- Andy Katz, ESPN Senior Writer
- 0 Shares
Last month, new Shockers head coach Gregg Marshall saw a player who was supposed to be wearing a Wichita State uniform this fall, die on the court right in front of him.
Monday, he watched as a former player was laid to rest wearing a Winthrop jersey after a car accident claimed his life.
The past two months have been the most tumultuous time in Marshall's life.
"I don't know how to explain it," Marshall said. "These were two very, very, tragic deals. A transition is tough enough. There are so many things that encompass moving a family and trying to get situated with a new program. And then these two events occur and make it very difficult, very sad and very tragic."
Marshall's March began with a bang, leading Winthrop to a thrilling Big South title win over VMI.
Then the upstart No. 11 Eagles, the Cinderella pick of the tournament that went 14-0 in the Big South, took out No. 6 seed Notre Dame in the first round of the NCAA Tournament in Spokane for its 29th win of the season. Winthrop's dream ended against Oregon in the second round, but the run ultimately catapulted Marshall to one of the hottest names in the coaching carousel.
He had a standing offer from Winthrop for a new 10-year deal that was going to bump his salary close to $500,000, the most ever for a Big South coach. Then he met with South Florida athletic director Doug Woolard. The school later flew him down to the campus, but he withdrew from that search. He was a backup choice at Arkansas and a possible fallback at Texas A&M.
Finally, once the Aggies chose Wichita State's Mark Turgeon, the door opened for Marshall to make the jump and get a deal for nearly $800,000, three times what he was making at Winthrop.
He took it. And on one of his first assignments as the new coach, he went to watch Wichita State signee Guy Alang-Ntang play at New Hampton Prep in New Hampshire on April 16. Alang-Ntang collapsed while playing in front of Marshall and attempts to revive him were unsuccessful.
The Lord needed a point guard and certainly got one. He's got one heckuva fast break right now.
"I had just met him, and I watched it happen," Marshall said. "I didn't have a relationship yet, but it was tragic, very tragic."
Marshall dealt with that visual and tried to move on. Meanwhile, the top returning player P.J. Cousinard decided to enter the NBA draft (he is expected to withdraw within a few weeks) and his backcourt mate Sean Ogirri decided he wanted to transfer. Turgeon signees Denzel Bowles and Evann Baker decided they wanted out of their national letters of intent and were granted their releases.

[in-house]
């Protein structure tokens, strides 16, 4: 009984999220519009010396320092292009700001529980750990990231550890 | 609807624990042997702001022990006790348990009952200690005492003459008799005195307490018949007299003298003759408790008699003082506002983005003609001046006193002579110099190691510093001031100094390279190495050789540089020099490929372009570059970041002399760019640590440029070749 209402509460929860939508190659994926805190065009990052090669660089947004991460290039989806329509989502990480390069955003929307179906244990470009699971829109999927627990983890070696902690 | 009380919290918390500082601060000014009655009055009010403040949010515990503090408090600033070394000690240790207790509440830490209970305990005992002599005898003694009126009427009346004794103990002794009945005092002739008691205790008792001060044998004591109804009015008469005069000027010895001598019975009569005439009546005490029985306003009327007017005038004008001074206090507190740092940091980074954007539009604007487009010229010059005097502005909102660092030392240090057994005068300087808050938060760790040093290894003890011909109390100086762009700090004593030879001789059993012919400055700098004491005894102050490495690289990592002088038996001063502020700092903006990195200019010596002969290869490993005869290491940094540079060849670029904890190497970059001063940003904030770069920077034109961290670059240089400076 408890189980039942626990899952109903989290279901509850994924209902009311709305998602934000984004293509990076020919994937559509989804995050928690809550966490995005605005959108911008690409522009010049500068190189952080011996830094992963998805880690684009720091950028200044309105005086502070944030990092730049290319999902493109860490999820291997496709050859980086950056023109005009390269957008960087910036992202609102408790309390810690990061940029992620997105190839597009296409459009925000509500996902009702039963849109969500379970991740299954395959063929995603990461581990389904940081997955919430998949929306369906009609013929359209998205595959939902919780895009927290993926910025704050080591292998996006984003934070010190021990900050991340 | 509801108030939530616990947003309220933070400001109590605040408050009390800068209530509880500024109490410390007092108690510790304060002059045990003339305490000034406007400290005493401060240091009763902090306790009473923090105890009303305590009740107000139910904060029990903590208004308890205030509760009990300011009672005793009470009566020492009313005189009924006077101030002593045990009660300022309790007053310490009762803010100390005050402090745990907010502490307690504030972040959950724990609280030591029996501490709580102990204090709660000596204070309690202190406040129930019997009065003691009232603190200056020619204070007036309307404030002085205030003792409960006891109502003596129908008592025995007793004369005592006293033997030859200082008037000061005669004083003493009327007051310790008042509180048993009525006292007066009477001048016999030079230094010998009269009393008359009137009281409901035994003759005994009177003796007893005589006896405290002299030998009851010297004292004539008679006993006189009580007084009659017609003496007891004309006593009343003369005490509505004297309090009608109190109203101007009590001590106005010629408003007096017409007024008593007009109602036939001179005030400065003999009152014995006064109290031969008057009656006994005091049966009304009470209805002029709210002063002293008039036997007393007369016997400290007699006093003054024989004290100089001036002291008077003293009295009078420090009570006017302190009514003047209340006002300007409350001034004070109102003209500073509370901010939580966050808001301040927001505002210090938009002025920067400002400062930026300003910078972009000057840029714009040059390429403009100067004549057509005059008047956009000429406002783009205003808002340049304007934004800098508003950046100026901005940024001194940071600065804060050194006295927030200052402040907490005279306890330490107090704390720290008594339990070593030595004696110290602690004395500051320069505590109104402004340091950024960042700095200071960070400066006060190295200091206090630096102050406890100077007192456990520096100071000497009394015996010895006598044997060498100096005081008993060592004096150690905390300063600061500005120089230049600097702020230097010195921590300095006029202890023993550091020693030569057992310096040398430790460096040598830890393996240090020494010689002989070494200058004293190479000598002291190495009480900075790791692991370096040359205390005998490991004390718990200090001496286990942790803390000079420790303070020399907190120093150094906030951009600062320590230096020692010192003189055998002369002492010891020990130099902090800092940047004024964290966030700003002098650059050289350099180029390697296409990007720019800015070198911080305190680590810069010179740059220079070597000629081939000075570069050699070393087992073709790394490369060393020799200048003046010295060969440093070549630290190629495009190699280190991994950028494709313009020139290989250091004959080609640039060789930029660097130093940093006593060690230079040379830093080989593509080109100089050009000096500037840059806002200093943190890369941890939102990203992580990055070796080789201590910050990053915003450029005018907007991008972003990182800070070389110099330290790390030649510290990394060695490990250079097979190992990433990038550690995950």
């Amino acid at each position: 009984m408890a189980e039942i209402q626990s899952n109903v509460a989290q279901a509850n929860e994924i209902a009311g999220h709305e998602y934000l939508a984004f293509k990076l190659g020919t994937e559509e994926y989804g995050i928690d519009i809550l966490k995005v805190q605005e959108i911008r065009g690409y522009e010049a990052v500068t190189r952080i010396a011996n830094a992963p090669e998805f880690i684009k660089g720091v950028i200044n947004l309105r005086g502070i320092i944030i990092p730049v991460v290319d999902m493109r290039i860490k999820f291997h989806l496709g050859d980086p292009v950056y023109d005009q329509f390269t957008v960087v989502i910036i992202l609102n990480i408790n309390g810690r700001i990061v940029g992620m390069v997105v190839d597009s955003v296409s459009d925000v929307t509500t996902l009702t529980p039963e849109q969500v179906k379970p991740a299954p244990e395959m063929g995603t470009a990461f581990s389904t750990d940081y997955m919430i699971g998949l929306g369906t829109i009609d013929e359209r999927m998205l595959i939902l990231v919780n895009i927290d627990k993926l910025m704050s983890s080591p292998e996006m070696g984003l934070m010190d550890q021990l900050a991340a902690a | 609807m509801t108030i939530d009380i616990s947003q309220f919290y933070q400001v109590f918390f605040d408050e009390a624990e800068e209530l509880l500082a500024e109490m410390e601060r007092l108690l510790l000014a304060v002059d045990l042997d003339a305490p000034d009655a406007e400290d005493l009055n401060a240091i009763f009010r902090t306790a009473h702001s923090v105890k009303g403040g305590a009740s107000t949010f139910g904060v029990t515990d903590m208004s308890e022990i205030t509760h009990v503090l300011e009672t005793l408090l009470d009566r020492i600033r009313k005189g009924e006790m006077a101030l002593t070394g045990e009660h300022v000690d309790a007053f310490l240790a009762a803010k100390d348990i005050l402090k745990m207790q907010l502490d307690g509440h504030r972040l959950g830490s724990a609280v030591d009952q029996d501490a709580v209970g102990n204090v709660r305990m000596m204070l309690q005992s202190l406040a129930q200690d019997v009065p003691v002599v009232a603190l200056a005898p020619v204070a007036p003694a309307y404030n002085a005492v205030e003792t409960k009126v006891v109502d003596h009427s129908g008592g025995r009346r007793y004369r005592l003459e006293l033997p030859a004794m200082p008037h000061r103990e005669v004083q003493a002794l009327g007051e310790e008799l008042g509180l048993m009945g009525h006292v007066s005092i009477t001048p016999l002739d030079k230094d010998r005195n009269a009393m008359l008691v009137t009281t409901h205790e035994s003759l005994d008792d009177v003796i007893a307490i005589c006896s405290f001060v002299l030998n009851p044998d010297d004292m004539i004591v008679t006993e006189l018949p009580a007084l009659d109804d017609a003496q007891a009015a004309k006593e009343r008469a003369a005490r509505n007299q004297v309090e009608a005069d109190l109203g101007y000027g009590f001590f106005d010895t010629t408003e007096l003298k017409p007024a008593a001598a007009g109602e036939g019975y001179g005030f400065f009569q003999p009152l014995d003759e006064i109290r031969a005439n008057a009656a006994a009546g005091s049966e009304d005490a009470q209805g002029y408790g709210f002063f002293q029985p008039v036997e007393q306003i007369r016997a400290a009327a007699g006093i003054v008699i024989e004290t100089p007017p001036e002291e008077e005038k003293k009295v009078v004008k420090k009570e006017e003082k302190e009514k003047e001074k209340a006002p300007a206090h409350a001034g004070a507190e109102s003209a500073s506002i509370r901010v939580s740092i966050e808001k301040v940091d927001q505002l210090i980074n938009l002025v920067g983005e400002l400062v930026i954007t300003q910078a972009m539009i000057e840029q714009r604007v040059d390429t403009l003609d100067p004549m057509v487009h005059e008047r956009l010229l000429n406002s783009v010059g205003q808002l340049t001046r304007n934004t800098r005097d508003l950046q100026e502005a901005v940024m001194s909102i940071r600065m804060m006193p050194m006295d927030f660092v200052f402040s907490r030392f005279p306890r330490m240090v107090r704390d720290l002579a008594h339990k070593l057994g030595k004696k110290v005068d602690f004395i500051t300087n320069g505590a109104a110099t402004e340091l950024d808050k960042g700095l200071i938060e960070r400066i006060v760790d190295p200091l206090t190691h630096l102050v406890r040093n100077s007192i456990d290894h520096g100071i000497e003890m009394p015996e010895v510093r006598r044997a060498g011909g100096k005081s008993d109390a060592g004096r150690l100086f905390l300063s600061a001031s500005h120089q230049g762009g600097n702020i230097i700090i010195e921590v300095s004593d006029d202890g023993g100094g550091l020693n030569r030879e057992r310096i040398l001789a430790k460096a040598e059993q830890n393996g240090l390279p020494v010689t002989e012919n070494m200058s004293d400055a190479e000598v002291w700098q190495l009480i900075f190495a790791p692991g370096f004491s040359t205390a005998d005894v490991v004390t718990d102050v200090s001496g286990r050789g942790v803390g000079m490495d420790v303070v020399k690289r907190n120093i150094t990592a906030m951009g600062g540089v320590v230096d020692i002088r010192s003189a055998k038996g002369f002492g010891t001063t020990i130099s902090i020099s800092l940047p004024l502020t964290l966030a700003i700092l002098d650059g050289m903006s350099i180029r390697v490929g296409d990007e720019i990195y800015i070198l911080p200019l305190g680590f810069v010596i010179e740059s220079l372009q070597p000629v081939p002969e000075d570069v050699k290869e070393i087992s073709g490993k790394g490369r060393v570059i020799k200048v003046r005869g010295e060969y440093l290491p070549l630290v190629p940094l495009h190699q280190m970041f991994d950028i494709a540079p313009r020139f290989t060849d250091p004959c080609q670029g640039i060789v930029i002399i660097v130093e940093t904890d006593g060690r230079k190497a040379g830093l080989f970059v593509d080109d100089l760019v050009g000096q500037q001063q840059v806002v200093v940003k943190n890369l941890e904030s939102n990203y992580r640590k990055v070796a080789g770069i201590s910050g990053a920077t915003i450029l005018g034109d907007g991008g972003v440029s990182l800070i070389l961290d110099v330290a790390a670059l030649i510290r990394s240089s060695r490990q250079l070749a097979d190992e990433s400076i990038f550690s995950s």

So Marshall had to fill a roster. He ended up with five signees this spring, including St. Bonaventure transfer A.J. Hawkins. The other four were 7-foot Ehimen Orukpe, forwards Ejike Hart, Ramon Clemente and Mantas Griskenas.
Marshall seemed to be settling in and then suddenly he got the news. It was the kind no parent, no coach is ever prepared for. He was told that Winthrop junior De'Andre Adams had died last Wednesday from head injuries four days after a car accident. Adams had been returning home to Austell, Ga., when his car left the road, flipped over and hit a tree. He had just dropped off Winthrop teammate, Mantoris Robinson, at a relative's house.
"He was an inspiration," Marshall said. "He was a player who helped us win games, took a charge on Tory Jackson [of Notre Dame], helped us win that game, defended well and was as tough as they come."
Marshall was in Atlanta Monday for the funeral. The entire Winthrop team was there, dressed in their jerseys, Marshall said. Marshall's replacement, his former assistant Randy Peele, was in attendance too.
"So tough, so tough to deal with," Marshall said. "He touched so many people. It was a wonderful ceremony to celebrate his life and honor him. The Lord needed a point guard and certainly got one. He's got one heckuva fast break right now."
It's all contributed to a spring that has been a complete blur.
"I've never worked so hard," Marshall said. "All I know is that you have to remember these kids for what kind of people they were, what their lives were about and what was in their heart and keep their spirit alive, and we'll certainly do that.
"Wichita is a tremendous opportunity with a great program, an unbelievable facility and great support. The people there have been great. They are aware of everything that happened (with Adams), and it's been a difficult transition, the hardest I've worked and the hardest I've been through. But I didn't come here for one season. I got a long-term contract, and we're going to be the best team we can be next year."
Andy Katz is a senior writer for ESPN.com.